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Hey guys (and girls?) I'm wondering whether or not it's possible to elegantly map the results of a PDO query to an array member in a class rather than have them floating about as public properties of that object.

Say I have the (condensed) following:

class DBObject {

        $record = array();

    function __construct(array $record) {
        if(!empty($record)) {

Ideally, I want to call the constructor with an array of values passed from the database, rather than use __set or any other weird methods. So using PDO's existing API would be great.

My rough get_all function at the moment has got this far:

static function get_all() {
    $class = get_called_class();
    $results = DB::factory()->query('SELECT * FROM ' . $class . ' ORDER BY ID');
    $results->setFetchMode(PDO::FETCH_CLASS|PDO::FETCH_PROPS_LATE, $class);
    return $results;

NB: I'm running PHP 5.3 and MySQL through PDO, and already know this problem is solveable using __set, but I explicitly want to avoid using it in favour of something more performant.

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Are you aware that this code is tightly coupled to the name of DB class , and that it violates "Law of Demeter" ? –  tereško Feb 28 '12 at 12:18
Yes, it violates LoD. No, your comment won't fix my problem. Besides, tightly coupling a Model to a Database is better than using a global (which, IMO, is infinitely worse.) –  Will Morgan Feb 28 '12 at 14:12
if it was a solution , it would have been in the "Answers" section. Ad no , i thing global variables are no different from static calls. –  tereško Feb 28 '12 at 14:47
In fact, how can you say the factory pattern violates the Law of Demeter when you need a base class that waits until runtime to instantiate something based on developer/tester parameters? Perhaps you're confusing it with the singleton pattern? –  Will Morgan Feb 28 '12 at 17:56
no i am not confusing it , because you are using "factory method" ( which actually least to some additional problems ). And that is not what causes it to violate LoD. You are reaching though the factory to get to an object to get to the method. That is the problem. Of course fact that the factory was never provided for that object is a violation too. –  tereško Feb 28 '12 at 18:14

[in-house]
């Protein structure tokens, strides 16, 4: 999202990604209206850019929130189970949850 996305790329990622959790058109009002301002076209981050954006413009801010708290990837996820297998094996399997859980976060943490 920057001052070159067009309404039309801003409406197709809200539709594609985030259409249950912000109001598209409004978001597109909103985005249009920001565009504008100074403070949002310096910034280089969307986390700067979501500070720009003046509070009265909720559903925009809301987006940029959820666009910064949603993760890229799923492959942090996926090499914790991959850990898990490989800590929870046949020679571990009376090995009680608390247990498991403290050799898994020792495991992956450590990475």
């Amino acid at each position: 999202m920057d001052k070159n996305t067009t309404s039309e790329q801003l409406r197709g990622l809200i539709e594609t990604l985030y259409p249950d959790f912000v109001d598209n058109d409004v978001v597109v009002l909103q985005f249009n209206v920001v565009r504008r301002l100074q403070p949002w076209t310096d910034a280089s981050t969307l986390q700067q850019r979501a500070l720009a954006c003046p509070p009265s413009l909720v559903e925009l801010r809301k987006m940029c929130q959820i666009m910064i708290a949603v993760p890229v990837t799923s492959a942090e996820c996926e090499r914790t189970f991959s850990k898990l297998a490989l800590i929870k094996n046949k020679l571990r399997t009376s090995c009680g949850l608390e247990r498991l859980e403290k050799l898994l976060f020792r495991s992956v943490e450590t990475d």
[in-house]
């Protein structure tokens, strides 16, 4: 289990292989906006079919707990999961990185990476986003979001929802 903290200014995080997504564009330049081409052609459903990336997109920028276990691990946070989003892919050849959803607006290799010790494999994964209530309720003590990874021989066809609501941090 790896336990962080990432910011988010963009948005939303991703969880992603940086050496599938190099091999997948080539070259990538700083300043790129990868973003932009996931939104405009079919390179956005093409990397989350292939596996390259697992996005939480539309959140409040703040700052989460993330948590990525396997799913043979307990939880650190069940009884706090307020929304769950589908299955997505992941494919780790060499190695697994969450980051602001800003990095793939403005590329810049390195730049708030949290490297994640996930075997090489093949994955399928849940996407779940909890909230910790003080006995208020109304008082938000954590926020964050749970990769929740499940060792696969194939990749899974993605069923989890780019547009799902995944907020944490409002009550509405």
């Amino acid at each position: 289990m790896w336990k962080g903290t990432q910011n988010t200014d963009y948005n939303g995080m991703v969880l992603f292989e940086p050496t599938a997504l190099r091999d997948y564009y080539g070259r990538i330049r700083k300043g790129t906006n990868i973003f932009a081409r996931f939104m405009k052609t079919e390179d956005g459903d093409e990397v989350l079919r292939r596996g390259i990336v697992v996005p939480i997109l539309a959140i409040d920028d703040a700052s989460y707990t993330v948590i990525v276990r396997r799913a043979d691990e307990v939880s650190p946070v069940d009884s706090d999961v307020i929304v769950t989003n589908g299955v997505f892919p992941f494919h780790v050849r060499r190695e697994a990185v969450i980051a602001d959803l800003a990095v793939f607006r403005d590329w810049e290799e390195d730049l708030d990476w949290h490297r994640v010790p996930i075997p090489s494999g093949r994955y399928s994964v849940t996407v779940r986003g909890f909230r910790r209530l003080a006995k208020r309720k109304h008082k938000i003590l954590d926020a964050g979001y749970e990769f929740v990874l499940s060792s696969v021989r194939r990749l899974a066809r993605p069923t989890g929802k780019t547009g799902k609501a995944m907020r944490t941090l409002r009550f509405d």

3 Answers 3

up vote 1 down vote accepted

Removed previous code

Right, can't you do something like this:

class DBObject {

    protected $record = array();

    function __construct($record = null) {
        if(null === $record){
            $obj_vars = get_object_vars($this);
            $cls_vars = get_class_vars(get_class($this));
            $this->$record = array_diff_key($obj_vars, $cls_vars);
            $this->record = $record;

The problem with this however is that the values are still available as public members. But what it will do is compare 'pre-defined' (class) members to the actual (object) members.

Since PDO will create new members in the object you can use array_diff_key to get the 'new' members.

Yes, this will still not pass them through your constructor.

share|improve this answer
I don't see how this loads anything in to my $record array. –  Will Morgan Feb 28 '12 at 9:10
It will not. You said you were trying to hide 'public' properties created by fetchObject. –  Daan Timmer Feb 28 '12 at 12:02
@WillMorgan updated my answer. –  Daan Timmer Feb 28 '12 at 12:21
Hmm, seems kind of fragile. Whether or not the variables are public is irrelevant to me; I want to organise the data in such a way that there is clear separation between the DB record data and the object's state/other miscellaneous variables. –  Will Morgan Feb 28 '12 at 14:22